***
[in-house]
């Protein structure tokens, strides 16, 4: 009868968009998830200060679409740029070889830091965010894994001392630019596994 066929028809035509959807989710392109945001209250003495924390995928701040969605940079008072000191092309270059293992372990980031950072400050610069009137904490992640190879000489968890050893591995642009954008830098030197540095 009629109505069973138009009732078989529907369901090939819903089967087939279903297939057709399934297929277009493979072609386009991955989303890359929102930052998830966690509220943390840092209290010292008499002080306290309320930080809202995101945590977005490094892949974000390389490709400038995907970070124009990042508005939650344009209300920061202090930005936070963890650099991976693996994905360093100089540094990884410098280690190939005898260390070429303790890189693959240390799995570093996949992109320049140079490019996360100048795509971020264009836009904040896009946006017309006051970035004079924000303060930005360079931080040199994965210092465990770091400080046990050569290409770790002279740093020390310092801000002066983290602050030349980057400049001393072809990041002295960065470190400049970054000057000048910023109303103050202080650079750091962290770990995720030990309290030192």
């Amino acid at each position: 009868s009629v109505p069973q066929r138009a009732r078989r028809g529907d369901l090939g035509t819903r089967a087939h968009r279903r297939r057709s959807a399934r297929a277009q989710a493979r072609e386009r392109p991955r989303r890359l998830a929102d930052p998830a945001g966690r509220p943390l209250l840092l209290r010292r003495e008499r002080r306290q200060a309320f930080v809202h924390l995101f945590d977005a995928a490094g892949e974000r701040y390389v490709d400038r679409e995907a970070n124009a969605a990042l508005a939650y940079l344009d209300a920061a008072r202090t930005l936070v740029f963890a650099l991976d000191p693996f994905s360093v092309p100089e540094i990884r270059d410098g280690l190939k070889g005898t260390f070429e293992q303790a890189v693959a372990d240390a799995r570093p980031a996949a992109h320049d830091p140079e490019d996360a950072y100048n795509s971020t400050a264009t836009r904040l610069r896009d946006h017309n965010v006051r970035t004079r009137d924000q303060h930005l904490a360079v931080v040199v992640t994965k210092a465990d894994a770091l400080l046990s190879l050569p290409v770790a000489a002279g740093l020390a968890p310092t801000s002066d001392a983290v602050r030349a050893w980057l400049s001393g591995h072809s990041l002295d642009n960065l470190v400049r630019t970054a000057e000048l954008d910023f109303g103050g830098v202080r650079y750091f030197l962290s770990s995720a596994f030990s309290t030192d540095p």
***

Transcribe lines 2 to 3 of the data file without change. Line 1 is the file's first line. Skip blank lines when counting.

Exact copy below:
């Protein structure tokens, strides 16, 4: 009868968009998830200060679409740029070889830091965010894994001392630019596994 066929028809035509959807989710392109945001209250003495924390995928701040969605940079008072000191092309270059293992372990980031950072400050610069009137904490992640190879000489968890050893591995642009954008830098030197540095 009629109505069973138009009732078989529907369901090939819903089967087939279903297939057709399934297929277009493979072609386009991955989303890359929102930052998830966690509220943390840092209290010292008499002080306290309320930080809202995101945590977005490094892949974000390389490709400038995907970070124009990042508005939650344009209300920061202090930005936070963890650099991976693996994905360093100089540094990884410098280690190939005898260390070429303790890189693959240390799995570093996949992109320049140079490019996360100048795509971020264009836009904040896009946006017309006051970035004079924000303060930005360079931080040199994965210092465990770091400080046990050569290409770790002279740093020390310092801000002066983290602050030349980057400049001393072809990041002295960065470190400049970054000057000048910023109303103050202080650079750091962290770990995720030990309290030192």
């Amino acid at each position: 009868s009629v109505p069973q066929r138009a009732r078989r028809g529907d369901l090939g035509t819903r089967a087939h968009r279903r297939r057709s959807a399934r297929a277009q989710a493979r072609e386009r392109p991955r989303r890359l998830a929102d930052p998830a945001g966690r509220p943390l209250l840092l209290r010292r003495e008499r002080r306290q200060a309320f930080v809202h924390l995101f945590d977005a995928a490094g892949e974000r701040y390389v490709d400038r679409e995907a970070n124009a969605a990042l508005a939650y940079l344009d209300a920061a008072r202090t930005l936070v740029f963890a650099l991976d000191p693996f994905s360093v092309p100089e540094i990884r270059d410098g280690l190939k070889g005898t260390f070429e293992q303790a890189v693959a372990d240390a799995r570093p980031a996949a992109h320049d830091p140079e490019d996360a950072y100048n795509s971020t400050a264009t836009r904040l610069r896009d946006h017309n965010v006051r970035t004079r009137d924000q303060h930005l904490a360079v931080v040199v992640t994965k210092a465990d894994a770091l400080l046990s190879l050569p290409v770790a000489a002279g740093l020390a968890p310092t801000s002066d001392a983290v602050r030349a050893w980057l400049s001393g591995h072809s990041l002295d642009n960065l470190v400049r630019t970054a000057e000048l954008d910023f109303g103050g830098v202080r650079y750091f030197l962290s770990s995720a596994f030990s309290t030192d540095p």